While it’s true I’m getting (ever so slightly) older and wiser and angrier and bitter I don’t believe this was supposed to be in the rule book. It appears as if information, after all, is not what we’re looking for. It’s the people who deliver that information is what’s what or that’s what they’d have us believe.
It’s hip to binge-watch TV shows and god forbid anyone in this day and age having to wait a week – a whole seven days to catch the next installment of their favorite, or probably their roommate’s favorite, show.
In this time of impatience, TV watchers have missed actual good shows because of the drivel most watch known as REALITY TV (which really isn’t reality but that’s for a later date.) You know who you are!
I love film; comedies, dramas, sci-fi and yes, rom-coms… if done well. Studies show the average length of a feature film has been constant since the sixties – they just seem longer. The problem is that most of them shouldn’t be especially in this age of instant gratification.
Why is “these are not the droids you’re looking for” more prevalent in pop culture than “he’s dead, Jim?” I’m going to catch the heck for saying this; Star Wars fanboys are snobs and you know it. I can say that, I’m a sci-fi (not Syfy) geek. Star Trek is the passion but I’ve always have a huge place in my heart for Star Wars (that is, the original three.) I’ve watched science fiction since the world was young; from Twilight Zone to Farscape and beyond and movies like Plan 9 from Outer Space and Logan’s Run to Blade Runner to, well, the new Trek film. So, why won’t Star Wars fanboys get down with Star Trek?
The island from Lost seemed like a mysterious, interesting and adventurous place to go if, you know, you were on your way to the big cheese. Gilligan’s Island had perfect climate, palm trees and two beautiful but very different women to spend time with. Tom Hanks had a volleyball named Wilson. However, the island that Oliver Queen (Stephen Amell) was lost on for five years did not seem like a bunch of laughs. Arrow, yes a CW show, is quite possibly the most riveting show on television. I didn’t say it was the best but not since 24 has a show been so frustratingly quick after forty-four minutes. Continue reading
God bless us, everyone. President Obama recently set an executive order in motion to try to get automatic weapons and heavy magazines off the streets. He did this, allegedly, for a self-serving reason; to try and save some lives. A lot of people are up in arms (yes, I realize the pun) over this declaration with some supposed rights being taken away. I suppose, after 9-11 and for years before, people didn’t care that government was already usurping privacies with illegal wire taps, being able to identify the web sites you frequent and exactly what lies you spoke of in your E-harmony emails.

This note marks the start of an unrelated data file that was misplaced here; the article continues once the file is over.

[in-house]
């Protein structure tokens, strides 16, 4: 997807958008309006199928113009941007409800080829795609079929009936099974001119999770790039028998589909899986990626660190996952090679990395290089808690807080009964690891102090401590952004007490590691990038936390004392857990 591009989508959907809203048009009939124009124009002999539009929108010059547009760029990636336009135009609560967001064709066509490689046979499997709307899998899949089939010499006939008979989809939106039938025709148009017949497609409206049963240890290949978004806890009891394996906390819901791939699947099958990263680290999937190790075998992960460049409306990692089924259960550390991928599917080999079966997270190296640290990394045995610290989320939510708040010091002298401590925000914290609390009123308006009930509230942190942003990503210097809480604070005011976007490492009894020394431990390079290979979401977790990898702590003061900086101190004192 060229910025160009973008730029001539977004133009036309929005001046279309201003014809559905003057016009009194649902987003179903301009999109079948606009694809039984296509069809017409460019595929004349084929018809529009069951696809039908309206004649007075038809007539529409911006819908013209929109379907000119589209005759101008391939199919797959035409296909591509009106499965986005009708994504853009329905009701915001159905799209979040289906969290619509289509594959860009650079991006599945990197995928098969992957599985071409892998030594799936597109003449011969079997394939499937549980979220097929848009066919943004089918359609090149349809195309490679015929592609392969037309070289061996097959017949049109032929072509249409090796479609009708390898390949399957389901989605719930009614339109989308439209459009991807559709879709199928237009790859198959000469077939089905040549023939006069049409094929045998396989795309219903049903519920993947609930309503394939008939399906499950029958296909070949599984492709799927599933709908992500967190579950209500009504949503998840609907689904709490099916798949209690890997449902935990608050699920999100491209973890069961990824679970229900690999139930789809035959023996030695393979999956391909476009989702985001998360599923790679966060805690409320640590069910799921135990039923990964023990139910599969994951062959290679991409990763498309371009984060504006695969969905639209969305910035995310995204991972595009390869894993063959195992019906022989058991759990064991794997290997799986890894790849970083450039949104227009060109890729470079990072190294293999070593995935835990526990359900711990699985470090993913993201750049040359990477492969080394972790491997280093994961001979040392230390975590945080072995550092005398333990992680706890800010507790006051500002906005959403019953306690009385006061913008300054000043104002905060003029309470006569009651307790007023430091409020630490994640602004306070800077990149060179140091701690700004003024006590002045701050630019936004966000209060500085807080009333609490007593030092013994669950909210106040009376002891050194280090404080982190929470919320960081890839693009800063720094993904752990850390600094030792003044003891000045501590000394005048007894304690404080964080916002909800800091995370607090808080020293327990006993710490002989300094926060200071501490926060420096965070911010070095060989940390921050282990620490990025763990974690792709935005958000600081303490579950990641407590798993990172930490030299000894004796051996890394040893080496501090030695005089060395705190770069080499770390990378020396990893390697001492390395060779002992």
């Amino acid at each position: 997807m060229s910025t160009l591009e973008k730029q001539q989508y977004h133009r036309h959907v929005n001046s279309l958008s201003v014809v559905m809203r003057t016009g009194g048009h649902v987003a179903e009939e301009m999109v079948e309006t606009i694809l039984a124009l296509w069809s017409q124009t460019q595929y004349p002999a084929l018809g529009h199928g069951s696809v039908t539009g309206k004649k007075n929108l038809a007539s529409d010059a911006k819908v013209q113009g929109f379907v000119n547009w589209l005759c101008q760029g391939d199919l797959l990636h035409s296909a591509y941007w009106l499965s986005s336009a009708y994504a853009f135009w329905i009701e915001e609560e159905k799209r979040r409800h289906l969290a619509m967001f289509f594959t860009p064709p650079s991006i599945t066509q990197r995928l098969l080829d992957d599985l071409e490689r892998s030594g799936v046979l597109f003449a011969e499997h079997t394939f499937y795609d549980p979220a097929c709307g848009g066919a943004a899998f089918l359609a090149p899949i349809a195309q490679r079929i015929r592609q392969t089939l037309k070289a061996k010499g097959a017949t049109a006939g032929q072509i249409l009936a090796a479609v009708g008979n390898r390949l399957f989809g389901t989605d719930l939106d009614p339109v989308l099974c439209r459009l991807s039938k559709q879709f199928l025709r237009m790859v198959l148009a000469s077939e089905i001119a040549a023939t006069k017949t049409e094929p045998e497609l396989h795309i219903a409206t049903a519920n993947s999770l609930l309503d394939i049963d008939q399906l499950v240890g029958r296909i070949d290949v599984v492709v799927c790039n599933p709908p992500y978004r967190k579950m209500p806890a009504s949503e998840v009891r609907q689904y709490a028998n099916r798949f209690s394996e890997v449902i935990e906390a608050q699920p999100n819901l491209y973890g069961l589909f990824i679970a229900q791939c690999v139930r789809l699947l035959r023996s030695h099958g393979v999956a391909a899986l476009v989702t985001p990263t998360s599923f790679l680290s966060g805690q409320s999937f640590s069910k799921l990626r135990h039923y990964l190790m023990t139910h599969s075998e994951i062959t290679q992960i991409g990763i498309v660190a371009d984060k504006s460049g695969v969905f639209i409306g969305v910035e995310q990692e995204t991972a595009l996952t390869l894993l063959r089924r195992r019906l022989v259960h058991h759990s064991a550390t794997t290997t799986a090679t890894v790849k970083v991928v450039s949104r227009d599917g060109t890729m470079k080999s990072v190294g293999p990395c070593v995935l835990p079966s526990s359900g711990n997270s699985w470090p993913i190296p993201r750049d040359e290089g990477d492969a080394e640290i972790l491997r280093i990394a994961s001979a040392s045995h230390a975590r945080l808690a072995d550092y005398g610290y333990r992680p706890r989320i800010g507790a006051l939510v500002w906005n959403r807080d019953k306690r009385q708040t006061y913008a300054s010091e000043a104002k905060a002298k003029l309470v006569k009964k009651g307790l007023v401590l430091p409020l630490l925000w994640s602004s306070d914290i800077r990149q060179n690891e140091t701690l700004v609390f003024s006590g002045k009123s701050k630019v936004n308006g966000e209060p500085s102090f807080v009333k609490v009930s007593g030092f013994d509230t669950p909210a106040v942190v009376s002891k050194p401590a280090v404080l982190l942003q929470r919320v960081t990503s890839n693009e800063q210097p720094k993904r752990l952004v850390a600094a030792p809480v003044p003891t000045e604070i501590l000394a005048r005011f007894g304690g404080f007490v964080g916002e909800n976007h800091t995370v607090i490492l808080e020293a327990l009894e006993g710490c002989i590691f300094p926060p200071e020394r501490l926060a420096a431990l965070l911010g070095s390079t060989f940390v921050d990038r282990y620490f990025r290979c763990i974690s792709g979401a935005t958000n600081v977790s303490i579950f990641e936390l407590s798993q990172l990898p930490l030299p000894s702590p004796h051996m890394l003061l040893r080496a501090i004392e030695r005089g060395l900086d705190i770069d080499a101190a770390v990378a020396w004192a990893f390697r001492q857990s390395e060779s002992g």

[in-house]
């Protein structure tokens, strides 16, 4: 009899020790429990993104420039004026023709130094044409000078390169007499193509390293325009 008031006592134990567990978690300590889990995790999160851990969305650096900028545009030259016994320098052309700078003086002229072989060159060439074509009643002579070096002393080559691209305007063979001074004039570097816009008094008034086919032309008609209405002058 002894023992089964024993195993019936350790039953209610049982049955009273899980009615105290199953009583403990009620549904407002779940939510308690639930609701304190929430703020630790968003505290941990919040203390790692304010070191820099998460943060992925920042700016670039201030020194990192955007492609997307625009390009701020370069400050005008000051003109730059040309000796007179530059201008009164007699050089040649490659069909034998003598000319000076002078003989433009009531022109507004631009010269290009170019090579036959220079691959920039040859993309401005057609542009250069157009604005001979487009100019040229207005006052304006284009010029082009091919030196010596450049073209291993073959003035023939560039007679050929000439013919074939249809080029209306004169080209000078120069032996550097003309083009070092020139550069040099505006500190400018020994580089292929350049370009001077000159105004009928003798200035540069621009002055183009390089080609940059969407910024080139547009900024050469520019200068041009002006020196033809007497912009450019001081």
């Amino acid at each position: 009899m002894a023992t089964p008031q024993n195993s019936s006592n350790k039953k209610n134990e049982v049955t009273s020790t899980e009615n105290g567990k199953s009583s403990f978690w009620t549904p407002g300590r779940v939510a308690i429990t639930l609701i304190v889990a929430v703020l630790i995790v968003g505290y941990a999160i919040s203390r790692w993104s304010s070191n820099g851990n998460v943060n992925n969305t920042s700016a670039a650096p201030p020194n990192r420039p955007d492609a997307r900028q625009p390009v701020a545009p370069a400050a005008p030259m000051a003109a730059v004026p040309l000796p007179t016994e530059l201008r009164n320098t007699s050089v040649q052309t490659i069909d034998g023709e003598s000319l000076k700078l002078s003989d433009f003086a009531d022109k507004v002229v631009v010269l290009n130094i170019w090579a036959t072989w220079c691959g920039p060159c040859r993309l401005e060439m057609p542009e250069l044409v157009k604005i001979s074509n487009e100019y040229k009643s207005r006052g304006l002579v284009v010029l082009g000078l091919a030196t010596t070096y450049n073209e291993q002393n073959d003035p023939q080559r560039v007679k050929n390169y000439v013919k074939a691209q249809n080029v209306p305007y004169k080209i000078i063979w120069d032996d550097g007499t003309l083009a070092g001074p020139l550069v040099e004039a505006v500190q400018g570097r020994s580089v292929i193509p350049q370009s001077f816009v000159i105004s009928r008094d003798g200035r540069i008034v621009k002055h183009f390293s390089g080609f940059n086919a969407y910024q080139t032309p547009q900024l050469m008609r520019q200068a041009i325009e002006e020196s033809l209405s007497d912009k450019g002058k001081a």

As season three concludes it is, now, time to reflect on the show called Girls. That is, now that all the exultation and wonder and merriment about this groundbreaking show has subsided. After all, it has been three seasons and there are newer, au courant (look it up) shows to call irreverent, revolutionary and the good ole ditty; “can’t miss.”
A few years ago a somewhat fresh new show came along with a diverse take on the “Family” comedy genre. Three separate but connected families showed that different family dynamics all make for great comedy. Modern Family has been on for five seasons and it has won four Emmys. I watched it from the beginning and it was funny… for the first half of that first season. The problem is that for some reason the last episodes of that season were absolutely unwatchable. I stopped watching and was flabbergasted to learn that the folks who vote for the Emmys not only nominated it but gave Modern Family the award for best Comedy. I almost fell out of my lazy-boy chair. I mean, what were you thinking!
Paradoxical statement — In the heart of all of us is the perennial longing to be what we are not.
While only some know who they really are, more do not even realize what they want. This may be one of the worst pressure’s one can inflict on one’s self. You can’t even afford the luxury of thinking about yourself these days or some group will ‘peg’ you as a deviant. Herein lies what could be the biggest crime in the maiden voyage of the twenty first century. Lack of pure thought. While technology and medicine growth are wonderfully manifesting geometrically, our social skills are diminishing just as rapidly. In essence — we have no time for each other, let alone ourselves. Continue reading
These are the best of times, these are the worst of times; or so that’s how it goes. After one realizes and understands that there are indeed many ups and downs, then, and only then, can one perceive happiness. However, this concept is too black and white. Continue reading